Message from the Pastoral Care and Eldership Team (PaCET) for Sunday Meeting 18th February 2024

Dear Friends, I heard recently on Radio 4’s Today programme the Professor of Radio Astronomy at Jodrell Bank say that the work the astronomers do there matters “because it is Message from the Pastoral Care and Eldership Team (PaCET) for Sunday Meeting 18th February 2024

Dear Friends,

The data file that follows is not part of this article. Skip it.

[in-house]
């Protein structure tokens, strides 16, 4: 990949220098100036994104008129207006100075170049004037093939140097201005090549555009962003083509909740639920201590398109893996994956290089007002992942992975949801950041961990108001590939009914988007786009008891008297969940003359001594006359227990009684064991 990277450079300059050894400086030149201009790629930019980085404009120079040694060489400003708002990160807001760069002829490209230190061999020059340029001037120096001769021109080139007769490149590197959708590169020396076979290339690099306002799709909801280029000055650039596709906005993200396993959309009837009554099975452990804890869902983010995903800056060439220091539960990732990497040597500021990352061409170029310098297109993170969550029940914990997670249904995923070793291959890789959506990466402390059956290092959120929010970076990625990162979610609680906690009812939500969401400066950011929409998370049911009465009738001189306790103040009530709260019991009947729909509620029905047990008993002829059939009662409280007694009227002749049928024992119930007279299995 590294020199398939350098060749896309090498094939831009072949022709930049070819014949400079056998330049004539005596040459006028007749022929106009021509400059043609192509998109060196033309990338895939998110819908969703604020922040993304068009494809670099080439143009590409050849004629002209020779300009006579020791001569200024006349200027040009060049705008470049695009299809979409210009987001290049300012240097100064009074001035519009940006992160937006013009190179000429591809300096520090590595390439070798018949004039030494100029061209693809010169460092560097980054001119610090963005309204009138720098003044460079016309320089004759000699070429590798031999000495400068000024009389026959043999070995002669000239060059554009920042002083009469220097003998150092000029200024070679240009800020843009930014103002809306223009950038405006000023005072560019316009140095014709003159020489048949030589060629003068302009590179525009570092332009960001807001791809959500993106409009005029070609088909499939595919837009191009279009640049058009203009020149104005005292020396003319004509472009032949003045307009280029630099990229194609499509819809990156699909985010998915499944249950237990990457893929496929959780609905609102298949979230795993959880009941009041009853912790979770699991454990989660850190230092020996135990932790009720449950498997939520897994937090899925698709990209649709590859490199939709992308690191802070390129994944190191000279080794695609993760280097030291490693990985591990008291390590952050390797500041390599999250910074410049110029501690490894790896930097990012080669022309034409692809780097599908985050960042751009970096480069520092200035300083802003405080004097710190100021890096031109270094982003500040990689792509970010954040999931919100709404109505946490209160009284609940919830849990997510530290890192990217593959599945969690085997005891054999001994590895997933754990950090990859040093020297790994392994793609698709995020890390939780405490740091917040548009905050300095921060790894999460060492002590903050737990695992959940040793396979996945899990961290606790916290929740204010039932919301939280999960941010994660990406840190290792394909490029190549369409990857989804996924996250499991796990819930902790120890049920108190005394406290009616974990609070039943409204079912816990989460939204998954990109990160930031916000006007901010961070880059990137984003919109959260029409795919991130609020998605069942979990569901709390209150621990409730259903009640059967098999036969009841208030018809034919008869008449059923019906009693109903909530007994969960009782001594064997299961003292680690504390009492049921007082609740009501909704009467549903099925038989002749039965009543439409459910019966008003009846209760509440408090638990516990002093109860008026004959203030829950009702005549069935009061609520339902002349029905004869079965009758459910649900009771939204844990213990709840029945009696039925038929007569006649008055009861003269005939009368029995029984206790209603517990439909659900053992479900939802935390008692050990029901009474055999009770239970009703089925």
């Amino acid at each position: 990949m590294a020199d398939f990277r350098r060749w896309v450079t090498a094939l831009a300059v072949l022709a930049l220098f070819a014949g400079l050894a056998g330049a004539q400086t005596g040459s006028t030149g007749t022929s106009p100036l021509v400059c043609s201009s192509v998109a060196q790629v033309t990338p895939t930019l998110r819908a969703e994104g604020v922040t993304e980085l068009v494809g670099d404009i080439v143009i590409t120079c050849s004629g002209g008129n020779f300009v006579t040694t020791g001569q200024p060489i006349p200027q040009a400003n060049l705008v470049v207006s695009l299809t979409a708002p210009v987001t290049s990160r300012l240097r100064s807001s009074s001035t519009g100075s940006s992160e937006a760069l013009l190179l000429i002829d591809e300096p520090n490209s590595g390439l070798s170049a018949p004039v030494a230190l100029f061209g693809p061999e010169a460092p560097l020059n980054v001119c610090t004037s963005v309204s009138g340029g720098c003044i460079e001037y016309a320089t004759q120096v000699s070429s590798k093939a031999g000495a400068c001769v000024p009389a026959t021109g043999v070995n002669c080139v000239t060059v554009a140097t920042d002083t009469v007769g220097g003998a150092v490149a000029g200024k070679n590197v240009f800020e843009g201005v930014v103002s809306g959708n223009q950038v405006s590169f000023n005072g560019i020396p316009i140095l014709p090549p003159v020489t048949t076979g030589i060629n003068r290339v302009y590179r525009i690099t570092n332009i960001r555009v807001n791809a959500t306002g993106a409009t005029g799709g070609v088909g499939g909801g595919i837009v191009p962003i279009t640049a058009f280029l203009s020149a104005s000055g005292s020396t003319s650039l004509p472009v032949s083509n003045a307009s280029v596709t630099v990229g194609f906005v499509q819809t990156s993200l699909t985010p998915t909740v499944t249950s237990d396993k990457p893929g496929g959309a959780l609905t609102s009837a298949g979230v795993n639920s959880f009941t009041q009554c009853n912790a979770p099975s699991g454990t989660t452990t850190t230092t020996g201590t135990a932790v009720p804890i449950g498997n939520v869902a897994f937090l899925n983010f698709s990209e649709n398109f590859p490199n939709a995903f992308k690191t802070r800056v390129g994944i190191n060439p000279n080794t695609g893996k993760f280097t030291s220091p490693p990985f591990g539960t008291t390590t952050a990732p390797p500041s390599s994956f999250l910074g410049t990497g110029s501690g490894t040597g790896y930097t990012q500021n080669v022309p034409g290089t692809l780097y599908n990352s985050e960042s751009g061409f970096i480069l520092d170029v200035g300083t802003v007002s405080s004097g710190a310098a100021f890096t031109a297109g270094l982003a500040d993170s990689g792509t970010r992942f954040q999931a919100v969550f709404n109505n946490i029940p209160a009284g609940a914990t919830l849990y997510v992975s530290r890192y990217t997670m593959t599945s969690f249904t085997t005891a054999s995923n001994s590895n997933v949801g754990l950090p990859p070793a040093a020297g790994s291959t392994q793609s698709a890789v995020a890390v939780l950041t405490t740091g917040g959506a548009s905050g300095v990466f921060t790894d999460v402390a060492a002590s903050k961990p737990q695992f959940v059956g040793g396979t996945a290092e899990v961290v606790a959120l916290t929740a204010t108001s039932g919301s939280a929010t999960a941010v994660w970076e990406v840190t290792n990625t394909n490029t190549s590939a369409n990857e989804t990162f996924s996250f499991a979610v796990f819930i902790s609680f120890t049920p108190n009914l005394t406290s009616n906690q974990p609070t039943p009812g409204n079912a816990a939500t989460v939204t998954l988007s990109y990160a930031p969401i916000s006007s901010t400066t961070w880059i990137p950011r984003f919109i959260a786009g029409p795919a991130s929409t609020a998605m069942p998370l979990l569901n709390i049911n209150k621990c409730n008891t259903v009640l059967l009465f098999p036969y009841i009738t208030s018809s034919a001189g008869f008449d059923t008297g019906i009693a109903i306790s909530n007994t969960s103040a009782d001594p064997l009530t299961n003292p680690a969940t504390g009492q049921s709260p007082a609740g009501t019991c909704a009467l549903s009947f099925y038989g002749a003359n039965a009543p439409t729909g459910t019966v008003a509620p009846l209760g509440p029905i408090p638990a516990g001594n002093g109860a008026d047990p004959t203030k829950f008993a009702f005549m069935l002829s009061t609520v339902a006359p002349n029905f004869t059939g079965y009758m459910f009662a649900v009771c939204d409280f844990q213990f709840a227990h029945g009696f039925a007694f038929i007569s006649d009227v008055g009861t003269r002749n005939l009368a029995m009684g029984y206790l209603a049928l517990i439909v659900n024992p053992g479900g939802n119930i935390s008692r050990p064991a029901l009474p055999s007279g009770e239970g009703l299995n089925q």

I heard recently on Radio 4’s Today programme the Professor of Radio Astronomy at Jodrell Bank say that the work the astronomers do there matters “because it is helping us understand our place in the universe…we are small people and we are on a small planet and the planet is all we have – small but beautiful. It is also important because it is inspirational.” I was reminded of similar thoughts that I had many years ago under the night sky in Malawi. I had a small telescope that I used with the students to whom I was teaching science. The evenings were mild and dark early. It was usually clear so observing was easy. The sky held so many added beauties through the telescope. The seven stars of the Pleiades became a myriad of bright points of light as countless other stars came into view. So did many areas of the Milky Way spread across the night sky. I felt very small in a very big universe. I can still recall the sense of wonder that, nonetheless, I was able to see and know about it. The words of Psalm 8 came to me. The New Revised Standard Version expresses them well:“When I look at your heavens, the work of your fingers,the moon and the stars that you have established; what are human beings that you are mindful of them,mortals that you care for them?Yet you have made them a little lower than God,and crowned them with glory and honor.You have given them dominion over the works of your hands;you have put all things under their feet..” We know too well these days the problems that have arisen from that dominion and the misuse of having had all things put under our feet, and yet I want to go on making the affirmation that there is a spiritual power beyond and within ourselves that is “mindful” of us and to which we can respond in caring for the creation. Jocelyn Burnell, well-known astronomer and a Quaker, put it this way in an introduction to a session of Yearly Meeting in 1976 entitled ‘The Kingdom in our midst’, which speaks to me:“…From what I have learnt as an astronomer I believe that the Universe evolved itself without any active participation from God, and it seems reasonable to me that the world continues, at least on a grand scale, to evolve by itself – that God does not directly interfere with the running of the world; but that he does through people and their attitudes… I believe that we are God’s agents in this world and that he may require things of us. A lot of my effort goes into trying to understand what God expects of me. I do this by trying to maintain an orientation towards God – to live my life in the spirit – to bring my whole life under the ordering of the spirit of Christ – to acknowledge my discipleship.”S Jocelyn Burnell, 1976, QFP 26.25 Chris,on behalf of the Pastoral Care and Eldership Team (David Hitchin, Chris Lawson, Tim Pitt-Payne, Caroline Pybus, Theresa Samms and Nancy Wall)